Almost everyone that was on the port or near the explosion was killed. Even people found in hospitals near the port were severely wounded and several nurses in St. George Hospital were killed. Hospitals were damaged and some are now not operating and nonfunctional. According to BBC, the explosion left 300,000 homeless people, killed 178 and injured 6,500 people, and a minimum of 150 people became disabled, other than leaving behind severely damaged medical supplies and dangerous health infrastructure.

After all, the question remains, who is to blame and who is responsible? After the disaster the people were promised to get an answer after five days, but of course nothing happened. The President of Lebanon, Michael Aoun, said to the Lebanese people that this will be a transparent investigation and whoever is involved will be punished. Prime Minister Hassan Diab resigned from the parliament six days after the explosion and refused to be blamed for the disaster. President Aoun asked for support and help to rebuild Beirut at the UN general assembly, by dividing the destroyer area into zones and whatever country want to help can take specific zone. The World Bank estimated around $2 billion for urgent reconstruction, $3.5 billion for economic losses and around $4.5 billion for material losses.

Several TV shows took the investigation to another level and showed the people every bit of evidence related to the explosion. Documents signed by courts and the general manager of the port asking for the removal of those materials, but nothing happened and no one responded. Surprisingly, everyone in the government knew about this timed bomb but no one did a thing to at least remove it from between the buildings and from the heart of the capital. Up until now, the president did not allow for an international investigation in this disaster and assumed that a bomb or a missile could have caused this tragedy.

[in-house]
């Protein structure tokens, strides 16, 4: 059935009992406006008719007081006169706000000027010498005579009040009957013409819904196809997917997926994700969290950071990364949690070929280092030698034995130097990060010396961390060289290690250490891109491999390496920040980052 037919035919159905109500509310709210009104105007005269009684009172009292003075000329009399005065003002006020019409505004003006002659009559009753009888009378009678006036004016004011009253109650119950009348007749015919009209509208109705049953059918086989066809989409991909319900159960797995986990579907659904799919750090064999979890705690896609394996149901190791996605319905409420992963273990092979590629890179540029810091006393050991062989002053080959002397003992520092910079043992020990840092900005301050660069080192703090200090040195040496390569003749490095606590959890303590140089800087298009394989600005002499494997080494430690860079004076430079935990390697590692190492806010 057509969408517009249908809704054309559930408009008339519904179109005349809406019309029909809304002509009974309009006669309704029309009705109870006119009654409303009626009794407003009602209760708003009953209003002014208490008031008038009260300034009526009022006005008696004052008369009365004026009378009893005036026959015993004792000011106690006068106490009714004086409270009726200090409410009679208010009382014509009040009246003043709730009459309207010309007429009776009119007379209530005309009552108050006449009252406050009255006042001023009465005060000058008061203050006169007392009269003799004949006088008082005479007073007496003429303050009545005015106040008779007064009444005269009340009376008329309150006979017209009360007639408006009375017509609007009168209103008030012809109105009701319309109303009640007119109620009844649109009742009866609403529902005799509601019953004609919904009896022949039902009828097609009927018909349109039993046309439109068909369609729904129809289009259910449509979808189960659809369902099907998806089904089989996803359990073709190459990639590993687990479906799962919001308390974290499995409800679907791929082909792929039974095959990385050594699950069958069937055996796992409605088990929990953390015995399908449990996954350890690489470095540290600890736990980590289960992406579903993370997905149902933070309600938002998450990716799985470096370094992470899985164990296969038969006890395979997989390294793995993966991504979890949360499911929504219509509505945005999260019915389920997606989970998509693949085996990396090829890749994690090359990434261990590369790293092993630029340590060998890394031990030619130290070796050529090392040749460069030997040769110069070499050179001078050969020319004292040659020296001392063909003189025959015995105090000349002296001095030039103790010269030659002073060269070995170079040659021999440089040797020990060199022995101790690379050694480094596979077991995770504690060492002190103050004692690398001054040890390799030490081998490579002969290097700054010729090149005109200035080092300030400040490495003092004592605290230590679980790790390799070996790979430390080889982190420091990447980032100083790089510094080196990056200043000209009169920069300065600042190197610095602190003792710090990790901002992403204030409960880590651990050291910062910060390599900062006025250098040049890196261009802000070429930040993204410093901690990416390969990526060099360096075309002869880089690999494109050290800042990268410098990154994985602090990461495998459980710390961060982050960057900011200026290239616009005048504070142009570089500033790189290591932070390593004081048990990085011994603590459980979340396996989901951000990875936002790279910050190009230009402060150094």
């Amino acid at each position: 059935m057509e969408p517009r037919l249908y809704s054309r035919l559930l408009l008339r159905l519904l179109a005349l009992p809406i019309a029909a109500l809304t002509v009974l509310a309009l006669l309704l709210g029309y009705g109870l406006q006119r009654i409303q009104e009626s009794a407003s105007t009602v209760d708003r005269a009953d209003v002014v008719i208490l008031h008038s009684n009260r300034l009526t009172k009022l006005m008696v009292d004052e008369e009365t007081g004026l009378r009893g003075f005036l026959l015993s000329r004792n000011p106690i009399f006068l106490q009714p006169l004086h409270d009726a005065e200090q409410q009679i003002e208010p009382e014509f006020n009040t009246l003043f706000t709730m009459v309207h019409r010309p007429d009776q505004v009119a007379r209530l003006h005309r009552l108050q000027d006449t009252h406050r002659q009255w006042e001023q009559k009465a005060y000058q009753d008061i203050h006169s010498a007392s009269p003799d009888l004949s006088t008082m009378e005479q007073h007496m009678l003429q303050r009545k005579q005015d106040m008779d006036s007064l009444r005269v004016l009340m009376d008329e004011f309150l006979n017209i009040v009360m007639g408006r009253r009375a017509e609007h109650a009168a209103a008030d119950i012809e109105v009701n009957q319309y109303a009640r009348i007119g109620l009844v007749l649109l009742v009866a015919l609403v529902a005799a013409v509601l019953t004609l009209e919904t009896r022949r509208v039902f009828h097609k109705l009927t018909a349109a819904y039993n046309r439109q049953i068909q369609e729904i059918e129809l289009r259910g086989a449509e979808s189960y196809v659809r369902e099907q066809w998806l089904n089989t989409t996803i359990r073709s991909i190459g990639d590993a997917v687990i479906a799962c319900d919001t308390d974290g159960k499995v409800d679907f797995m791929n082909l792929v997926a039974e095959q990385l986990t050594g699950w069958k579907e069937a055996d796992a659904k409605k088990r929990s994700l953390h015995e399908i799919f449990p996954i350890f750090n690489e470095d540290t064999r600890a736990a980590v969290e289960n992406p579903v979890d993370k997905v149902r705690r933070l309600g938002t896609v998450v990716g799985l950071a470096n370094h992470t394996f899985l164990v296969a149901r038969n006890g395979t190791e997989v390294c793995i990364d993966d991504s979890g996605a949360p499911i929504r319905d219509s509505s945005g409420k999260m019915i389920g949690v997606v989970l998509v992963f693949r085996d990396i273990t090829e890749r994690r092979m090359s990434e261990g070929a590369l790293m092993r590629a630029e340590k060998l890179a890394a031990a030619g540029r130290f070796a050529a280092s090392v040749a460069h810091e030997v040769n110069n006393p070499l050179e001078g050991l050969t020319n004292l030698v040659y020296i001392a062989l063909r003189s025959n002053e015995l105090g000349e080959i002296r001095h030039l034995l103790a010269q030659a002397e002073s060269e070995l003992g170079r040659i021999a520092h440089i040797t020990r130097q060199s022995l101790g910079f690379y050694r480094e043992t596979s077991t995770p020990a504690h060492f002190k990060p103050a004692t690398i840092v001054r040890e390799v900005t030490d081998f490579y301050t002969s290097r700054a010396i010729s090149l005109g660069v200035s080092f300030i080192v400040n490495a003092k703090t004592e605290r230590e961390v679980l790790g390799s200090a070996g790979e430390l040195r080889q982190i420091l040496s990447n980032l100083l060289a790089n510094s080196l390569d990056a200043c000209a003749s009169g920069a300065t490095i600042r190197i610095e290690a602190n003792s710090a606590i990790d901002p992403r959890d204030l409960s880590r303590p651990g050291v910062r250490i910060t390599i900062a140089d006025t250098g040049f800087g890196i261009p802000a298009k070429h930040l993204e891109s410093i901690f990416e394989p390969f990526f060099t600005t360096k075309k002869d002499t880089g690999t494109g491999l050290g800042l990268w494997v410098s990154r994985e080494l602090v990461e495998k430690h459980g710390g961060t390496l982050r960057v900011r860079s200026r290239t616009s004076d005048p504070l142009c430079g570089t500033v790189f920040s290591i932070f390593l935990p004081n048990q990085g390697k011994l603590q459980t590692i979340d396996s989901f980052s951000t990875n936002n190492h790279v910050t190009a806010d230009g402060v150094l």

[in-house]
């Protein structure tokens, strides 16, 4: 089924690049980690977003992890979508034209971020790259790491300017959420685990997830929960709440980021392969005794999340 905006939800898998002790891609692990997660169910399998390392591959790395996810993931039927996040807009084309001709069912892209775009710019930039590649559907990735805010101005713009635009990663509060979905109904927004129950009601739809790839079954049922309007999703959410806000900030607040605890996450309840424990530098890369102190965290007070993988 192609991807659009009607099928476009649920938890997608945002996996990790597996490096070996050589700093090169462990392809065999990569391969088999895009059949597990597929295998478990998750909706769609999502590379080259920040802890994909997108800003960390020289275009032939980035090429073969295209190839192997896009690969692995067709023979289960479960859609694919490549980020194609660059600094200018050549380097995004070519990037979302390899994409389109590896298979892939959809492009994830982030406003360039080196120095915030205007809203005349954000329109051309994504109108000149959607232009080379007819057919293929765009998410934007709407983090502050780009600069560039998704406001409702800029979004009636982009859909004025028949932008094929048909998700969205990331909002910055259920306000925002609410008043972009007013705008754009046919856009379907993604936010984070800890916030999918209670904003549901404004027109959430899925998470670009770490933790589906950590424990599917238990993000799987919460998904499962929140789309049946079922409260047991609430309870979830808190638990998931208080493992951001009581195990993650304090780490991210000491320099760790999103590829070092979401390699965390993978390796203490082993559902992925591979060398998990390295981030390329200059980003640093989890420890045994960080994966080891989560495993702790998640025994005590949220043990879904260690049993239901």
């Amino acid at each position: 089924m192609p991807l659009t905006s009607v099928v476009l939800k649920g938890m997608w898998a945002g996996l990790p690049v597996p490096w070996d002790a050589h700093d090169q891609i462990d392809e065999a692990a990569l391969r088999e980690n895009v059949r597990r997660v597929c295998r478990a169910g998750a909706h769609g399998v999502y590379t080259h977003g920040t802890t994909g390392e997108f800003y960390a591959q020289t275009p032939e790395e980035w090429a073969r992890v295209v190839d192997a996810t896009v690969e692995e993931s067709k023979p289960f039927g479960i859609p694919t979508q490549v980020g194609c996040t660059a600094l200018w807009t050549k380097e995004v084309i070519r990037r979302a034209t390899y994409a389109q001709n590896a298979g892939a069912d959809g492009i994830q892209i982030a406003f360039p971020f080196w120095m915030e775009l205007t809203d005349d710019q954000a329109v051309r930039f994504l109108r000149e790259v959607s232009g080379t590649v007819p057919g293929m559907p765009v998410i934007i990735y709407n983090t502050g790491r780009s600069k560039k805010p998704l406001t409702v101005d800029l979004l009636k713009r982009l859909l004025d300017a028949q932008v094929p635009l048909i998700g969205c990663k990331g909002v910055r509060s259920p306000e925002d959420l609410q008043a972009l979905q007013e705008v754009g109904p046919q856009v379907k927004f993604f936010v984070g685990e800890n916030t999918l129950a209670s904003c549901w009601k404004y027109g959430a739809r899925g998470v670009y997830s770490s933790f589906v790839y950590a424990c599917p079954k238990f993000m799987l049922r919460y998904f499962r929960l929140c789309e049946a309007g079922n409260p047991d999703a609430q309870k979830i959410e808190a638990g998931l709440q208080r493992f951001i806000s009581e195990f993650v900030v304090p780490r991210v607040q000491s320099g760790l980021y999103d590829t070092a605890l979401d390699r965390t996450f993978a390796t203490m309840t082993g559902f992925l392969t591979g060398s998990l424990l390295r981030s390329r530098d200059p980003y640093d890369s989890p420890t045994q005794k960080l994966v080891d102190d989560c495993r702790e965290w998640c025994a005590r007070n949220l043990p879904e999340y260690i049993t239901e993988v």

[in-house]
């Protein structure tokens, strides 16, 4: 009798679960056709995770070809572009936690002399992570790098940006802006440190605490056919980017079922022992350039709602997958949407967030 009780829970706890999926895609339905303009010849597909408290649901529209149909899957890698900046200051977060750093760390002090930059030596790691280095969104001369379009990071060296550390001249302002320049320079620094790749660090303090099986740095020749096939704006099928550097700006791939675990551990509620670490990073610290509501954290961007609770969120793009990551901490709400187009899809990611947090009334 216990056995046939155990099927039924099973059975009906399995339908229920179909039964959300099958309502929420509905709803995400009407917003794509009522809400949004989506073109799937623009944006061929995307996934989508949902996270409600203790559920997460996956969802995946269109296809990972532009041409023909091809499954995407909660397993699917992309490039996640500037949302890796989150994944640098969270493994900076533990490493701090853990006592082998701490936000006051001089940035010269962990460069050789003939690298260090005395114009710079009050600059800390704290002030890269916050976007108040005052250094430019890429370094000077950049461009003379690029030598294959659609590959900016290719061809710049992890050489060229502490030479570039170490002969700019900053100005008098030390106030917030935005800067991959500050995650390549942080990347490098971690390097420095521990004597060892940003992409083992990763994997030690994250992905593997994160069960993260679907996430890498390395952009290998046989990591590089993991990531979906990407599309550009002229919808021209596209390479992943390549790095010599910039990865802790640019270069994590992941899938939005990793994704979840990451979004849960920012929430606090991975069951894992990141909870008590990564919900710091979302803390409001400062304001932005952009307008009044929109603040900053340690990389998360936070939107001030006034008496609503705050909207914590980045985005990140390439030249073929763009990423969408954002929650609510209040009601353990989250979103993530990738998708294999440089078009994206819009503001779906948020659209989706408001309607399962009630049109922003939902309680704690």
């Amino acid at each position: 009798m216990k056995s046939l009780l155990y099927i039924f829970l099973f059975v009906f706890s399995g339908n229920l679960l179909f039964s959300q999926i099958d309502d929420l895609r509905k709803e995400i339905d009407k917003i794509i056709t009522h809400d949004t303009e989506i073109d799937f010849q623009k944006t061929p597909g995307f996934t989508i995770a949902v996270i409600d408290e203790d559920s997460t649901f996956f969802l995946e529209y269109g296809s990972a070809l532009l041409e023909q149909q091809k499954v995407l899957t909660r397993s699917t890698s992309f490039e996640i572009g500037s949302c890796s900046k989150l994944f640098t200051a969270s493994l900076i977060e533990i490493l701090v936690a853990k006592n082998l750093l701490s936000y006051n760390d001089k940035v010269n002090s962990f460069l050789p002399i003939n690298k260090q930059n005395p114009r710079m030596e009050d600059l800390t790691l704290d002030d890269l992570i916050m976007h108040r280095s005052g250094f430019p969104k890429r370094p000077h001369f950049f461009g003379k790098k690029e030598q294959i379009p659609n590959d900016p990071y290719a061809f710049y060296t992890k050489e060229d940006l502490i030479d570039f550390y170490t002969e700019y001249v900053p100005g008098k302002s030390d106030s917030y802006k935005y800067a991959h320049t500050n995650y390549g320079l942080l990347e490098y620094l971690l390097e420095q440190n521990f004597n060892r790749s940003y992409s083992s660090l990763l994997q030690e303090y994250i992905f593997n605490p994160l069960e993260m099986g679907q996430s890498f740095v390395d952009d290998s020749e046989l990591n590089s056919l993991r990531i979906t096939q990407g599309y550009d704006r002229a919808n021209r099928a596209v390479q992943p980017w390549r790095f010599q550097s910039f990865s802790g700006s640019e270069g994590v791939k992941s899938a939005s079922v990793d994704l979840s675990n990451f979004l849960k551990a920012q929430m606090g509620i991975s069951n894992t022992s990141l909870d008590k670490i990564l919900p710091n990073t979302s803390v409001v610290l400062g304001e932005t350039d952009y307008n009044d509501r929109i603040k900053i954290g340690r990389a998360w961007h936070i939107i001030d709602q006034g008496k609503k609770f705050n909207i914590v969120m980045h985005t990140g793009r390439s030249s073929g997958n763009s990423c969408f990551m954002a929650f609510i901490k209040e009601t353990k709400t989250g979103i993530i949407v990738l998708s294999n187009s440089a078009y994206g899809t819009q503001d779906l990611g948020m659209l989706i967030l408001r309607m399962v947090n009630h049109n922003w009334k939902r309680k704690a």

With many loved ones still missing, hundreds killed, thousands injured and 300,000 homeless, the Lebanese agree that—despite all the tragedies they have faced in Lebanon’s history and that have yet shaped their strength as a people—that blast left them beyond hopeless and in deep despair. Many foreigners died in the explosion.  A Beirut-born French architect, Jean-Marc Bonfire, who was part of the architect group that restore civil war damaged buildings, was recording the explosion live on Facebook and he was severely injured and later died. A German diplomat also died in her apartment due to the explosion. Moreover, a two years old Australian boy, an American citizen, and two Egyptian citizens were reported dead.